Generating a 1 Hz clock?

Discussion in 'The Projects Forum' started by BlackCow, Feb 1, 2010.

  1. BlackCow

    Thread Starter Active Member

    May 11, 2009
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    I was interested in making a digital clock out of 74* series chips. The only thing I am stuck on is generating a precise clock cycle. I'm assuming a 555 is no where near accurate enough.

    I was thinking about using a crystal, but I have no clue how to make one work, or how to divide one down to 1 Hz.

    Could someone point me in the right direction? I don't mind ordering another type of crystal but the ones I do have on hand are 8 MHz and 4 MHz.

    Update: If anyone stumbles upon this thread I did eventually build this clock using a quartz clock circuit as the time base. Thanks for the advice jgessling!
     
    Last edited: Apr 2, 2010
  2. MikeML

    AAC Fanatic!

    Oct 2, 2009
    5,450
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    Hack a $4.95 battery-powered wall-clock. The hands are moved by a two-coil stepping motor. Each winding is pulsed at 2Hz, starting from a 32Khz crystal. Stability is within a few seconds per year...
     
  3. jgessling

    Active Member

    Jul 31, 2009
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    14
    I've been running my TTL clock on the breadboard for a few days now and I'm very pleased. I used a crystal from an old battery powered clock as seen on this site. http://www.josepino.com/?one_second_timebase
    Look down to the modification schematics. Mine is like the one with the transistor except instead of a LED I used two diodes in series to give 1.4v across the crystal. Since the battery would give 1.5v maximum I thought it best to stay below that. Not sure that's a big deal though, try it out. Keeps real good time too. Search this site for previous discussions of this topic.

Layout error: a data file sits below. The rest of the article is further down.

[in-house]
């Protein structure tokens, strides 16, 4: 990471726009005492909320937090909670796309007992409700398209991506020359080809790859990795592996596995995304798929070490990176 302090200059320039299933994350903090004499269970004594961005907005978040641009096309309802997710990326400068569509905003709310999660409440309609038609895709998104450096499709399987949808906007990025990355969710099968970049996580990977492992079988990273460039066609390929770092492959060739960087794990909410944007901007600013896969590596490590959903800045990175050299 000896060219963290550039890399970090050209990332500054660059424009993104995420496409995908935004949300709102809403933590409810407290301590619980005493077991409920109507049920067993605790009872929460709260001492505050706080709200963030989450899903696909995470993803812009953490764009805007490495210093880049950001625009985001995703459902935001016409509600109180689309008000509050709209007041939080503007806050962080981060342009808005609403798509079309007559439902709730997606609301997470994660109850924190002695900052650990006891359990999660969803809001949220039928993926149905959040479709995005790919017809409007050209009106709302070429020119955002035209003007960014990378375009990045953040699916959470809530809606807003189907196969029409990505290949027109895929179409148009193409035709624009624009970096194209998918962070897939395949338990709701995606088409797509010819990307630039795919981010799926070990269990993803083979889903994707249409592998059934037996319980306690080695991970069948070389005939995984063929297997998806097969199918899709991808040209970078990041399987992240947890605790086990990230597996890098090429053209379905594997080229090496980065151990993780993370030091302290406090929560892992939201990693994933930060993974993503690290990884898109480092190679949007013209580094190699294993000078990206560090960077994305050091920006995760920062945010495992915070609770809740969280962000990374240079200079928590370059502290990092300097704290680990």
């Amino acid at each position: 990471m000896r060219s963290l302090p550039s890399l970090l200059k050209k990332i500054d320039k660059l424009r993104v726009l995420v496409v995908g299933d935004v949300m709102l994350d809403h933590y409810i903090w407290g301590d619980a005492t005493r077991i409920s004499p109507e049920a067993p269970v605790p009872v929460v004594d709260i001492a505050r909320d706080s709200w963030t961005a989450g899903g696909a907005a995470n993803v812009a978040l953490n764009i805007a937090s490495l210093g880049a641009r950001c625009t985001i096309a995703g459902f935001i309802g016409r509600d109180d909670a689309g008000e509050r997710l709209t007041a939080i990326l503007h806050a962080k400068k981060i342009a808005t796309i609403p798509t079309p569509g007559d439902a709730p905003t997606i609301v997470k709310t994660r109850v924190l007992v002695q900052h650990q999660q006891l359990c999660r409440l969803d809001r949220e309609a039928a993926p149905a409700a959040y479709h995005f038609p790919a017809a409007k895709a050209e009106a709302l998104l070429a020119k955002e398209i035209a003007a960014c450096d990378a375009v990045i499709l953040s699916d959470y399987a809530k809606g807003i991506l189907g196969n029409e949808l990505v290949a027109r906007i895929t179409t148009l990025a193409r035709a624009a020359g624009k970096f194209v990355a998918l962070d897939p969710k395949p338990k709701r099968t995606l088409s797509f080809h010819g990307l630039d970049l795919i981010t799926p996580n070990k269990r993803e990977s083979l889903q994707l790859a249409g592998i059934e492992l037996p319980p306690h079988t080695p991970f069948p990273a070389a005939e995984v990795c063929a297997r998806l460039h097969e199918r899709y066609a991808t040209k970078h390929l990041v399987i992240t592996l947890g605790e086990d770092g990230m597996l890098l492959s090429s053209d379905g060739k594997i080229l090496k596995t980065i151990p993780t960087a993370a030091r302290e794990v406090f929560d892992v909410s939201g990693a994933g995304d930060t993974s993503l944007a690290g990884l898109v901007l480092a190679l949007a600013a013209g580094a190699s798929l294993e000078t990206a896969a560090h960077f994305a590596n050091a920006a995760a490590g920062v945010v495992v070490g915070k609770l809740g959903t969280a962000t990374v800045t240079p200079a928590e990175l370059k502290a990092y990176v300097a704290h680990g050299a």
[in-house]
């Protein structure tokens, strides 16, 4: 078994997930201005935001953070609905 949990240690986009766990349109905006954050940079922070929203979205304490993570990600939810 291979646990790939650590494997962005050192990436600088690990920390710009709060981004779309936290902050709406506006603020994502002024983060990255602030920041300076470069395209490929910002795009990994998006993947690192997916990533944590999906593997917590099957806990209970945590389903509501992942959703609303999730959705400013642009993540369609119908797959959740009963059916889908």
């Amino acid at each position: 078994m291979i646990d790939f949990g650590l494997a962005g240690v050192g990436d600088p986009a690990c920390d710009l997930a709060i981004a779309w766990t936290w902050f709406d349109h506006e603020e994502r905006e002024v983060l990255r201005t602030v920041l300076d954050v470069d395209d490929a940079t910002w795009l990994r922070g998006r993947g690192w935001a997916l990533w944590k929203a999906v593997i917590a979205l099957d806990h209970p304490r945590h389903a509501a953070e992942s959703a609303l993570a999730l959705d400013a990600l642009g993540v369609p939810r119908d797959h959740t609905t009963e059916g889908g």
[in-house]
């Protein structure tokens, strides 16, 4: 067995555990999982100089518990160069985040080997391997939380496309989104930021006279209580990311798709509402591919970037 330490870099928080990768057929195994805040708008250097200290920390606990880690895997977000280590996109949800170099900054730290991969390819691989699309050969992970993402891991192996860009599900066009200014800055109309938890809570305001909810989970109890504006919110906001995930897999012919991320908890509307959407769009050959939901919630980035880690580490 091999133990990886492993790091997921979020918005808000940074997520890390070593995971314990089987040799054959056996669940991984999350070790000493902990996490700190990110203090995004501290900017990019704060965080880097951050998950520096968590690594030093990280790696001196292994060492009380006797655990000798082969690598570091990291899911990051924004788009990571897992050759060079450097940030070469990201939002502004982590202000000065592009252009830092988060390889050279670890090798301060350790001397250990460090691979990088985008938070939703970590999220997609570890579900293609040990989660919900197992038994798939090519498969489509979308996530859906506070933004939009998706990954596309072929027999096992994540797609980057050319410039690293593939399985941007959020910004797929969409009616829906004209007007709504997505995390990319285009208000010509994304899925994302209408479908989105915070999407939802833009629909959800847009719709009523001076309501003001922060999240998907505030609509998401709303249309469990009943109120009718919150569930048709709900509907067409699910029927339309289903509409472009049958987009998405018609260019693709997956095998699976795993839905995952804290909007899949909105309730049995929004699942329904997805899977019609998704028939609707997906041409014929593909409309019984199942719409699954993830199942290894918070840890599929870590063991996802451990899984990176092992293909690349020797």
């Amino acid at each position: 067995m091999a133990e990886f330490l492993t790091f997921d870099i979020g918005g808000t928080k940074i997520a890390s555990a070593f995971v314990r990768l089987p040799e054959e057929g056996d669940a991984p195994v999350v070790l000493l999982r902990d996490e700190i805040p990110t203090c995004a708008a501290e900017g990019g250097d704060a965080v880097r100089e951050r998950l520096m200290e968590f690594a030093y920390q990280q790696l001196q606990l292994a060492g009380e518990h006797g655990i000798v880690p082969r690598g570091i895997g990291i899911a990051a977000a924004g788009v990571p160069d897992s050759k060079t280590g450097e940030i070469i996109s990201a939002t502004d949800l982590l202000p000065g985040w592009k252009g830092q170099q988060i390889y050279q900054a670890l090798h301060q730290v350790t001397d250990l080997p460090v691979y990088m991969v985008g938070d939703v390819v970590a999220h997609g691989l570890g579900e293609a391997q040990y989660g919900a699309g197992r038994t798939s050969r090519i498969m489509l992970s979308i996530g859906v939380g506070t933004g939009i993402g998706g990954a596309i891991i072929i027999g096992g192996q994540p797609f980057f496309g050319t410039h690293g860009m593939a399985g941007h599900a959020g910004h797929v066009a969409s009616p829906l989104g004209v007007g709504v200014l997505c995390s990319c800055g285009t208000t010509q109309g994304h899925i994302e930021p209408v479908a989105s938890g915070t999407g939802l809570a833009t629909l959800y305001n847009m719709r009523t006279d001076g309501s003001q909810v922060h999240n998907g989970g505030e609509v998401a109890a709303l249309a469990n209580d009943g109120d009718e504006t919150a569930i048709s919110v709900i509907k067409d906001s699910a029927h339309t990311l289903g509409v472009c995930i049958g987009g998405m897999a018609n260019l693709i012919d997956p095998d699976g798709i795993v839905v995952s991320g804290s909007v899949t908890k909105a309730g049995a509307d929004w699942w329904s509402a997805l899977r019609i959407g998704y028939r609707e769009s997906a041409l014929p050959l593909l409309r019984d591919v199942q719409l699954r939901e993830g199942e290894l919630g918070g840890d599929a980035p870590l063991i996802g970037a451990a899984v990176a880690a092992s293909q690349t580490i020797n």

4. KMoffett

    AAC Fanatic!

    Dec 19, 2007
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    Actually the two pulses are 0.5Hz, 180° out of phase.

    ken
     
  5. BlackCow

    Thread Starter Active Member

    May 11, 2009
    65
    1
    Is there anyway to do it with an 8 MHz crystal?
     
  6. retched

    AAC Fanatic!

    Dec 5, 2009
    5,201
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    Woah. You would need some serious division. Its possible, but over kill. Have you read the josepino link? It works great. I get the clocks from the dollar store, for a dollar.;)
     
  7. BillB3857

    Senior Member

    Feb 28, 2009
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    If you are going to be using a wal-wart for power, use an AC 'wart. Divide the line freq by 60 and you have super accuracy.
     
  8. BlackCow

    Thread Starter Active Member

    May 11, 2009
    65
    1
    I think I'm going to go with the cheap dollar store clock hack haha. Thanks for your help guys.

    Edit: Good news, I found an old micky mouse battery operated clock, perhaps I can incorporate micky into my design XD
     
    Last edited: Feb 1, 2010
  9. jgessling

    Active Member

    Jul 31, 2009
    74
    14
    I did have trouble at first with the junk clock circuit. An LED would flash fine but the pulse wouldn't clock my chips right. Put the output from the crystal into a 7414 (schmitt trigger inverter) and the output of that worked fine. Hope this helps.
     
  10. KMoffett

    AAC Fanatic!

    Dec 19, 2007
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    This will also work.

    Ken
     
  11. BlackCow

    Thread Starter Active Member

    May 11, 2009
    65
    1
    So I tried using the circuit on that site, when I ran the two half hertz cycles through diodes I couldn't get a pulse out the other end, but when I took the two clock lines, tied them together into my decade counter it worked fine! Each line was about 2.3 volts so I guess added together they are pretty much a TTL 5 volts.

    Thanks for your help guys!
     
  12. jgessling

    Active Member

    Jul 31, 2009
    74
    14
    Looks just about the same as mine, thanks. Can I ask you what you used to draw that schematic? I'm looking for just a simple drawing tool, I've used several things for simulation: ltspice and hades they were very good and I tried Eaglecad (too small limitation) and ExpressPCB (too limited parts) for drawing and both are pretty hard to learn. I am now just looking for something to draw my schematic so I can save it before going to the soldering stage. This is my first real project and so I am worried that I will lose the design when I make this transition from the breadboard.
     
  13. HeliEye

    New Member

    Feb 6, 2010
    9
    0
    Nice and simple circuit, TTL level out and the sneaky 4148 'zener' reg :)

    Steve
     
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